The birth place for the first four children was Wentworth, but the informants addresses change from Wentworth in 1870 to Pooncaria (the original name for Pooncarie) in 1871, and Tarcoola station in 1875.12 It is conceivable that Johanna travelled into Wentworth for her confinement, as Adelaide SEWARD is present at each of the births. (Adelaide SEWARD may have been the wife of Thomas' Uncle William. A William SEWARD is listed in the 1870 electoral roll for Wentworth13, and in Grevilles 1872 directory as a labourer in Wentworth. Second child Minnie sadly died at only 3 months of age just before Christmas 1871 at Pooncarie, so this would support the view that Johanna moved to Wentworth as her time was near. Minnie was buried at Pooncarie.10 Whether Tom gave up being a driver when Doohan lost the contract or died is unclear, but the family moved to Tarcoola station soon after. At the time of William's birth in 1875, Thomas Snr is described as a boundary rider.11 The next child, Florence was born at Old Tarcoola in 1878, and Thomas Snr is described as a laborer.12 By 1880 when the sixth child was born, the family had moved to Wilcannia, and Thomas Snr was working as a contractor.13
No information is available as to why the family moved north to Wilcannia. But by 1881 Thomas EVERUSS was employed as a carrier. Unfortunately he died on April 13, 1881.14 A family story says that he died of pneumonia - the family was living near Pooncarie and that after seeing a doctor Johanna tried to take him to hospital at Wilcannia. As the previous paragraphs show, this does not seem very likely, as is likely to be a composite of remembered details. Thomas' death certificate shows that the cause of death is listed as cold (which could mean pneumonia) and that he died near Tarella station (which is to the north-west of Wilcannia) after three days illness. Given the date, the location and his listed occupation, it would seem that Thomas was engaged in carrying goods to a station, or to Mt Browne where gold had recently been discovered. The informant on Thomas' death certificate was Johanna, and she appears to have been resident in Wilcannia. Thomas was buried in the Wilcannia cemetery on April 19, 1881. Rusheens Craig's Summary of Inquests notes 'Thomas Everis' died of natural causes near Wilcannia, and lists property of 6 horses and wagon values about £15.15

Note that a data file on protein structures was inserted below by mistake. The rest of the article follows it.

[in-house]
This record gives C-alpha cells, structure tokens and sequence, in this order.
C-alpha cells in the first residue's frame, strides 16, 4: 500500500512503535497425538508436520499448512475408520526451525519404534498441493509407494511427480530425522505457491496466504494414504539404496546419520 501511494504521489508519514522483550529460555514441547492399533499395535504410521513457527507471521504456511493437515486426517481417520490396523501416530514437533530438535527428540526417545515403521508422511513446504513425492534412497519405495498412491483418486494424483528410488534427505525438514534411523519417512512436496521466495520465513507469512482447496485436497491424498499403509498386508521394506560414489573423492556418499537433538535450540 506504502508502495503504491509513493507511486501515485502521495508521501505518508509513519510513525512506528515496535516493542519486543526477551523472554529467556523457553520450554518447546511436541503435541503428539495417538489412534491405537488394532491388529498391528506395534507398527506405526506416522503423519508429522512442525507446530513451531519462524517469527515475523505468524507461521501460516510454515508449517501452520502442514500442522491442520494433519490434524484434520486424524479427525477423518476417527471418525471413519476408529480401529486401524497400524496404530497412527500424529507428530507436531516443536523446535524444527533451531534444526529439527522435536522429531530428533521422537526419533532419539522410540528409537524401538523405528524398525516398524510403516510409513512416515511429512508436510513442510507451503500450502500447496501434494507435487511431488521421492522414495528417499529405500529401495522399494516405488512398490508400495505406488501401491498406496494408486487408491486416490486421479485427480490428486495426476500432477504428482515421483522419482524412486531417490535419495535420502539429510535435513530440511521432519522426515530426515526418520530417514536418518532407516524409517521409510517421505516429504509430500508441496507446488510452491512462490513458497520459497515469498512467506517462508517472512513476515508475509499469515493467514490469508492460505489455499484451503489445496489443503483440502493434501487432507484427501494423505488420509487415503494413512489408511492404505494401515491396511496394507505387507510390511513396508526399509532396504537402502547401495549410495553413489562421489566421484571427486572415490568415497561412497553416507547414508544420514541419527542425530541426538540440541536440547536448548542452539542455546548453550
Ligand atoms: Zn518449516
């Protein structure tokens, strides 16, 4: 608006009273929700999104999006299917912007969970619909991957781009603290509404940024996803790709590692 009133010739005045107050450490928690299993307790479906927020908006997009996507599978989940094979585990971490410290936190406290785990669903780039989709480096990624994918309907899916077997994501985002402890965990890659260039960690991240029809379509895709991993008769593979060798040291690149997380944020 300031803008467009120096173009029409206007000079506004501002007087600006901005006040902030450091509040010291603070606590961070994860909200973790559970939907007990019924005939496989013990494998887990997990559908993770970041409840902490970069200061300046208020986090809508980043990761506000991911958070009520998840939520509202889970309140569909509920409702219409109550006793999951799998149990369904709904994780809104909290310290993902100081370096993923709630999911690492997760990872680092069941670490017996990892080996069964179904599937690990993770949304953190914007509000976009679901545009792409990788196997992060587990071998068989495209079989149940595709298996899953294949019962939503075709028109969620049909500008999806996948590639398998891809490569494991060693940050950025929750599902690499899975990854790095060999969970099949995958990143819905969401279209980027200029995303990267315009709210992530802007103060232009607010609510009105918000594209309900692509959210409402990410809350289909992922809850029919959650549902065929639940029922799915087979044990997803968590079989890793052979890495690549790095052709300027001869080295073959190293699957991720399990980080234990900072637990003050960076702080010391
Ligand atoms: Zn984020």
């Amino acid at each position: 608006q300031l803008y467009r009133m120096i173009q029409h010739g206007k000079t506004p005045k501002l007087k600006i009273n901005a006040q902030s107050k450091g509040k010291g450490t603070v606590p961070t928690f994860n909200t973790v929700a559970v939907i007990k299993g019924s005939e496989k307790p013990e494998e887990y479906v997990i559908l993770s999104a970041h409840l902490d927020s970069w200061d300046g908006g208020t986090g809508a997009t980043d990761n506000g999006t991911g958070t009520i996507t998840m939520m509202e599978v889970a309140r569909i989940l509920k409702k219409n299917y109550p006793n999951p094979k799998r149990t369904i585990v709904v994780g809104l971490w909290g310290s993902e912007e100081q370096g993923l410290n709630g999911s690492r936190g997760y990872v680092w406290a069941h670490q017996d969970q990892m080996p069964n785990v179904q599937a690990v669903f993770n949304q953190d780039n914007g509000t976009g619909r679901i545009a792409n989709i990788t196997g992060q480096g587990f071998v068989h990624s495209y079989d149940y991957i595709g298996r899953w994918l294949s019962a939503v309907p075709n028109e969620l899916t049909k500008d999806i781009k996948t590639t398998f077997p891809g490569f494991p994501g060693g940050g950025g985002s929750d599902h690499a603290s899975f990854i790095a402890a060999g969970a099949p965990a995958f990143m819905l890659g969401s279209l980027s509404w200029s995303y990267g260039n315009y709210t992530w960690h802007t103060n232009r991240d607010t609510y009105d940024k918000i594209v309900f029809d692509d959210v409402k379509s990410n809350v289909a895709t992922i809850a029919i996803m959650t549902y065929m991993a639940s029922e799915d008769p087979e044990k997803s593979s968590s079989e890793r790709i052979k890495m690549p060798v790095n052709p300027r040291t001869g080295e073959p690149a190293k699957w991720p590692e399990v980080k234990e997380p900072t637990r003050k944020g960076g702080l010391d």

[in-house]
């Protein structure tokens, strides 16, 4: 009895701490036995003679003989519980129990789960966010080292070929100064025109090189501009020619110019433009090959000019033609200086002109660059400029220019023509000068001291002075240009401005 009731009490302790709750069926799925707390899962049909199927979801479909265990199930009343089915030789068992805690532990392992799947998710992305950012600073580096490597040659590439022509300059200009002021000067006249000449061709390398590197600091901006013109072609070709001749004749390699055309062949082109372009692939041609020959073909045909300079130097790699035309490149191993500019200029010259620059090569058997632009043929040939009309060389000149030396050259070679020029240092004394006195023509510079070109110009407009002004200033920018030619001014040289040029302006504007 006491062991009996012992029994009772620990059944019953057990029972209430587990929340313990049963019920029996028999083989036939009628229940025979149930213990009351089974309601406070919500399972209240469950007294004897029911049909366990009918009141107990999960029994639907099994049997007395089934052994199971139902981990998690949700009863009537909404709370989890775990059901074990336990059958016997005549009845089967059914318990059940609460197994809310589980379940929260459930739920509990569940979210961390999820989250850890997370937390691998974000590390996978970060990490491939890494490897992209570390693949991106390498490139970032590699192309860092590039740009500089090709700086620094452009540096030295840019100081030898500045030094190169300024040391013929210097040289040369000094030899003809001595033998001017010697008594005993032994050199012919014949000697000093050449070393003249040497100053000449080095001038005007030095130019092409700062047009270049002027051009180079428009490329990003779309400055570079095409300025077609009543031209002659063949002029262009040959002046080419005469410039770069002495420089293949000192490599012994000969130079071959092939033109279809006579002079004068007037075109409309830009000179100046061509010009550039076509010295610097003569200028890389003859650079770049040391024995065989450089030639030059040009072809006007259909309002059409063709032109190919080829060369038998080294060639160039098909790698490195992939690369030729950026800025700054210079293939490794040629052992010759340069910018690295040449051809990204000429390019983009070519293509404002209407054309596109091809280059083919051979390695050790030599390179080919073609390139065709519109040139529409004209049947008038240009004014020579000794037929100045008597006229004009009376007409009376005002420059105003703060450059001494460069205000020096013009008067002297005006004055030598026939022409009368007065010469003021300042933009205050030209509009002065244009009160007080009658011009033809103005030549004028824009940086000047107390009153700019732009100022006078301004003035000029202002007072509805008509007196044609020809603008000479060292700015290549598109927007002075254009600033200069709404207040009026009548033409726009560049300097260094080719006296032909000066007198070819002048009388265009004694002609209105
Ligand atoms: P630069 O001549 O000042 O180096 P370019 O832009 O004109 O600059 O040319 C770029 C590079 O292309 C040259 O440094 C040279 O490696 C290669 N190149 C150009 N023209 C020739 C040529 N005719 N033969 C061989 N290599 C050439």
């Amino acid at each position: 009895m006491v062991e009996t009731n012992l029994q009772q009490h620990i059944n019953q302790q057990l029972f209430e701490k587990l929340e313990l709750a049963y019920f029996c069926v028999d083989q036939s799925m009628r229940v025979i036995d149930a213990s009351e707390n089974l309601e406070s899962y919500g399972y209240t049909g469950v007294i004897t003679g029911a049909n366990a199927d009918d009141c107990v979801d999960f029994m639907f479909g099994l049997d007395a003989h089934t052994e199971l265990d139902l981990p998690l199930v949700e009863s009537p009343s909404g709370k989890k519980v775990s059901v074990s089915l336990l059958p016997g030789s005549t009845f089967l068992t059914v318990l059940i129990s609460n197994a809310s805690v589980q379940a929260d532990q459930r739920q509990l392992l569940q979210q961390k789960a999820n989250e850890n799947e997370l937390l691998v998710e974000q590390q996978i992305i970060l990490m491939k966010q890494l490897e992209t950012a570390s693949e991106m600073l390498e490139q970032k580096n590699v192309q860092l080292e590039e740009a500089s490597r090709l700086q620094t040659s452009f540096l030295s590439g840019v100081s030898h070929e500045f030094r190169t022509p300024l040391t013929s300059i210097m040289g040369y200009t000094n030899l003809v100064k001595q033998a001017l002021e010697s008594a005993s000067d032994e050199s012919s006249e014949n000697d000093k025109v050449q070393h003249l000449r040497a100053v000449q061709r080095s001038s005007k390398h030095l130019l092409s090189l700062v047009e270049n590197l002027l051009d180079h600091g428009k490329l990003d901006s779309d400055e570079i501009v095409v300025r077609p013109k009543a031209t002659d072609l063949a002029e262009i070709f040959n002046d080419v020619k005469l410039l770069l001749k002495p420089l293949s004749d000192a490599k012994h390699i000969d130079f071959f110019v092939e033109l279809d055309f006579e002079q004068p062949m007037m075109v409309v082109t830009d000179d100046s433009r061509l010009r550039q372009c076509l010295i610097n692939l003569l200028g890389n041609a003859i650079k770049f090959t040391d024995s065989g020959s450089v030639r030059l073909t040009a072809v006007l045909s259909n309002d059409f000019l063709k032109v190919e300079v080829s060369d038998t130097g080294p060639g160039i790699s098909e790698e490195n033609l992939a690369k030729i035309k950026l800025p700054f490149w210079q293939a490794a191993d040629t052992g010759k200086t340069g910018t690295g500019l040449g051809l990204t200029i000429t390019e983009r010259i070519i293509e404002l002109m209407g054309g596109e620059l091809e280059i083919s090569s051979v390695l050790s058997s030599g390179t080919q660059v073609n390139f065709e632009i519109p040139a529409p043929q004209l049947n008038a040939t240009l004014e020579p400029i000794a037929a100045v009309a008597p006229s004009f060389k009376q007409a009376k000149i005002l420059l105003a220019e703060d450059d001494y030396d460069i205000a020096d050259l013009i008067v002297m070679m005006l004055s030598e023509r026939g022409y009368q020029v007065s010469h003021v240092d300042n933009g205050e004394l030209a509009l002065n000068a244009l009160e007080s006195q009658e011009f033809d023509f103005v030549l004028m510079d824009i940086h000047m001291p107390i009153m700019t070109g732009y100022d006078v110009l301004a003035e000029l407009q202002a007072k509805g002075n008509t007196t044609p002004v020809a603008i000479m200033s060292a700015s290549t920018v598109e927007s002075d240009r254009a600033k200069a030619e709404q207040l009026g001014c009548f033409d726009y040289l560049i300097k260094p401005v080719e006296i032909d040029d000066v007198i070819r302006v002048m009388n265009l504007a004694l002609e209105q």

Johanna remained resident in Wilcannia. She had a seventh child in Wilcannia in September 1883. Alfred Martin carried the Everiss name, but his father appears to have been James MARTIN, a 35 year old English teamster. The details appear on the birth registration, but have been crossed out. In the marriage field, the birth is noted as illegitimate.16 The family home was in Hood St as a mortgage for the property was registered to the The Wilcannia Benefit Building Society on January 25, 1884.17
The Widow EVERISS remarried on October 8, 1886 to David PINNUCK, a widower. The wedding certificate shows that David was employed as a sawyer, and that Johanna had been working as a nurse. The wedding was conducted by Benjamin Lane, a Wesleyan minister, in the residence of Mrs Hewitt - the witnesses were Matilda Hewitt and Henry Chapman.18 David was born in London about 1837, the son of George and Rebecca. David had married in about 1860 to Elizabeth DARBY, with whom he had 4 sons and a daughter (Albert, David, Adelaide, George, and an unidentified male).19 The family appears to have come to Australia about 1864 (indicated by his death certificate stating he had been 19 years in Victoria and 39 years in New South Wales). It is not currently known when Elizabeth died.